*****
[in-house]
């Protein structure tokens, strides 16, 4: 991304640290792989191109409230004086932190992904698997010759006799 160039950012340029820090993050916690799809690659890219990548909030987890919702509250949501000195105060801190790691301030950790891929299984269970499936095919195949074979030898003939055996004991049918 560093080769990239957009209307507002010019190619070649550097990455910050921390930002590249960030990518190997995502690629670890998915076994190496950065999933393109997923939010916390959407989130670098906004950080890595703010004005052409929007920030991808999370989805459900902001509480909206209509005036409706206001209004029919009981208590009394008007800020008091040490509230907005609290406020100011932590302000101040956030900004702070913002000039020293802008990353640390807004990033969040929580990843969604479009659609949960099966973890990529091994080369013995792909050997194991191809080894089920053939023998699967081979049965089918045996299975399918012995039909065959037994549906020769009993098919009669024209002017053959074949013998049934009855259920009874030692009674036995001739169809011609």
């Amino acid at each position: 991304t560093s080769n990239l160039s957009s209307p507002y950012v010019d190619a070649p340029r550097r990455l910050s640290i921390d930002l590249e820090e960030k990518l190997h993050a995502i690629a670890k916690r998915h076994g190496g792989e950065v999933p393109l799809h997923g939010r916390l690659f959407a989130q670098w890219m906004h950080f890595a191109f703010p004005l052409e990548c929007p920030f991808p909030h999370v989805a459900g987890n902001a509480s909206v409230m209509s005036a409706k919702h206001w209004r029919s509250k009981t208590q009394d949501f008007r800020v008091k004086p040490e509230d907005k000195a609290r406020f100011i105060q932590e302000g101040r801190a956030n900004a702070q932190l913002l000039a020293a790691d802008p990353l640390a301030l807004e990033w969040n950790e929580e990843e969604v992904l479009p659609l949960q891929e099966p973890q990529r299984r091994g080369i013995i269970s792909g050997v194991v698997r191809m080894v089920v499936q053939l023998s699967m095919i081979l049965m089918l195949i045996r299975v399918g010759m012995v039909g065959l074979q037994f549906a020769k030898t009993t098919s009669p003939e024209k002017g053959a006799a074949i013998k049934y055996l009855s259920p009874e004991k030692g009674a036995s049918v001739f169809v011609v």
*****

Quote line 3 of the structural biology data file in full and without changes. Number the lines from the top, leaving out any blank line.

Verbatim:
């Amino acid at each position: 991304t560093s080769n990239l160039s957009s209307p507002y950012v010019d190619a070649p340029r550097r990455l910050s640290i921390d930002l590249e820090e960030k990518l190997h993050a995502i690629a670890k916690r998915h076994g190496g792989e950065v999933p393109l799809h997923g939010r916390l690659f959407a989130q670098w890219m906004h950080f890595a191109f703010p004005l052409e990548c929007p920030f991808p909030h999370v989805a459900g987890n902001a509480s909206v409230m209509s005036a409706k919702h206001w209004r029919s509250k009981t208590q009394d949501f008007r800020v008091k004086p040490e509230d907005k000195a609290r406020f100011i105060q932590e302000g101040r801190a956030n900004a702070q932190l913002l000039a020293a790691d802008p990353l640390a301030l807004e990033w969040n950790e929580e990843e969604v992904l479009p659609l949960q891929e099966p973890q990529r299984r091994g080369i013995i269970s792909g050997v194991v698997r191809m080894v089920v499936q053939l023998s699967m095919i081979l049965m089918l195949i045996r299975v399918g010759m012995v039909g065959l074979q037994f549906a020769k030898t009993t098919s009669p003939e024209k002017g053959a006799a074949i013998k049934y055996l009855s259920p009874e004991k030692g009674a036995s049918v001739f169809v011609v």